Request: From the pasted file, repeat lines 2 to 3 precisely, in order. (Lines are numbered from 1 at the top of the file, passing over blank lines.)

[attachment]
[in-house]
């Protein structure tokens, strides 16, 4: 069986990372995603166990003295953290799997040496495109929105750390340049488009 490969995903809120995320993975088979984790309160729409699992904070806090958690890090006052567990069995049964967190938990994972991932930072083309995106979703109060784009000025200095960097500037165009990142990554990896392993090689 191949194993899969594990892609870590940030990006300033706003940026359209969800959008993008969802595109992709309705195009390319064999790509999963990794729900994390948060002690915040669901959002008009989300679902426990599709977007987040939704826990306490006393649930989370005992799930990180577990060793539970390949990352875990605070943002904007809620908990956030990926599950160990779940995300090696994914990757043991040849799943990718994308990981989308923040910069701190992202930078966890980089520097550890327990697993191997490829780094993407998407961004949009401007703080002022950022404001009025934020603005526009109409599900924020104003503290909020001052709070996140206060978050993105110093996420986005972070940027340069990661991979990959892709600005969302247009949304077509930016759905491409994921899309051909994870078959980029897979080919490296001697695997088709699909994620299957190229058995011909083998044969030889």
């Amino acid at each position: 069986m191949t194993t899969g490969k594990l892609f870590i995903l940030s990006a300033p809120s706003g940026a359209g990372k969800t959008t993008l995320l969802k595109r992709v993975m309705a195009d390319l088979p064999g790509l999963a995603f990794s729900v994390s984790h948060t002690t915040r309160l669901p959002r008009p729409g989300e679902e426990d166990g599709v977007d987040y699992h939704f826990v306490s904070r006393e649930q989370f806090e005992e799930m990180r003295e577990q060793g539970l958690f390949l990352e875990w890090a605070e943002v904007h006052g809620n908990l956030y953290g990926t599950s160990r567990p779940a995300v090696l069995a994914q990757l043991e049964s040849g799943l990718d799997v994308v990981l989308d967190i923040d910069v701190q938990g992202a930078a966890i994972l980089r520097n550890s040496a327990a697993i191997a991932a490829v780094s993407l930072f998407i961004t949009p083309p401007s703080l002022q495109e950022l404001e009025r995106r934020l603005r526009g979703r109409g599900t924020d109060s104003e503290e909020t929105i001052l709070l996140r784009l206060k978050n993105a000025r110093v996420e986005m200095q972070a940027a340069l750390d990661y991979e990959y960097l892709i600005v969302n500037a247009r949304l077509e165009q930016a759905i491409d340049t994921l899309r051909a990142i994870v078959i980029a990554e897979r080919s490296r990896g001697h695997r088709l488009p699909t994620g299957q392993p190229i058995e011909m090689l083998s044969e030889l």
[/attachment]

């Protein structure tokens, strides 16, 4: 069986990372995603166990003295953290799997040496495109929105750390340049488009 490969995903809120995320993975088979984790309160729409699992904070806090958690890090006052567990069995049964967190938990994972991932930072083309995106979703109060784009000025200095960097500037165009990142990554990896392993090689 191949194993899969594990892609870590940030990006300033706003940026359209969800959008993008969802595109992709309705195009390319064999790509999963990794729900994390948060002690915040669901959002008009989300679902426990599709977007987040939704826990306490006393649930989370005992799930990180577990060793539970390949990352875990605070943002904007809620908990956030990926599950160990779940995300090696994914990757043991040849799943990718994308990981989308923040910069701190992202930078966890980089520097550890327990697993191997490829780094993407998407961004949009401007703080002022950022404001009025934020603005526009109409599900924020104003503290909020001052709070996140206060978050993105110093996420986005972070940027340069990661991979990959892709600005969302247009949304077509930016759905491409994921899309051909994870078959980029897979080919490296001697695997088709699909994620299957190229058995011909083998044969030889």
């Amino acid at each position: 069986m191949t194993t899969g490969k594990l892609f870590i995903l940030s990006a300033p809120s706003g940026a359209g990372k969800t959008t993008l995320l969802k595109r992709v993975m309705a195009d390319l088979p064999g790509l999963a995603f990794s729900v994390s984790h948060t002690t915040r309160l669901p959002r008009p729409g989300e679902e426990d166990g599709v977007d987040y699992h939704f826990v306490s904070r006393e649930q989370f806090e005992e799930m990180r003295e577990q060793g539970l958690f390949l990352e875990w890090a605070e943002v904007h006052g809620n908990l956030y953290g990926t599950s160990r567990p779940a995300v090696l069995a994914q990757l043991e049964s040849g799943l990718d799997v994308v990981l989308d967190i923040d910069v701190q938990g992202a930078a966890i994972l980089r520097n550890s040496a327990a697993i191997a991932a490829v780094s993407l930072f998407i961004t949009p083309p401007s703080l002022q495109e950022l404001e009025r995106r934020l603005r526009g979703r109409g599900t924020d109060s104003e503290e909020t929105i001052l709070l996140r784009l206060k978050n993105a000025r110093v996420e986005m200095q972070a940027a340069l750390d990661y991979e990959y960097l892709i600005v969302n500037a247009r949304l077509e165009q930016a759905i491409d340049t994921l899309r051909a990142i994870v078959i980029a990554e897979r080919s490296r990896g001697h695997r088709l488009p699909t994620g299957q392993p190229i058995e011909m090689l083998s044969e030889l």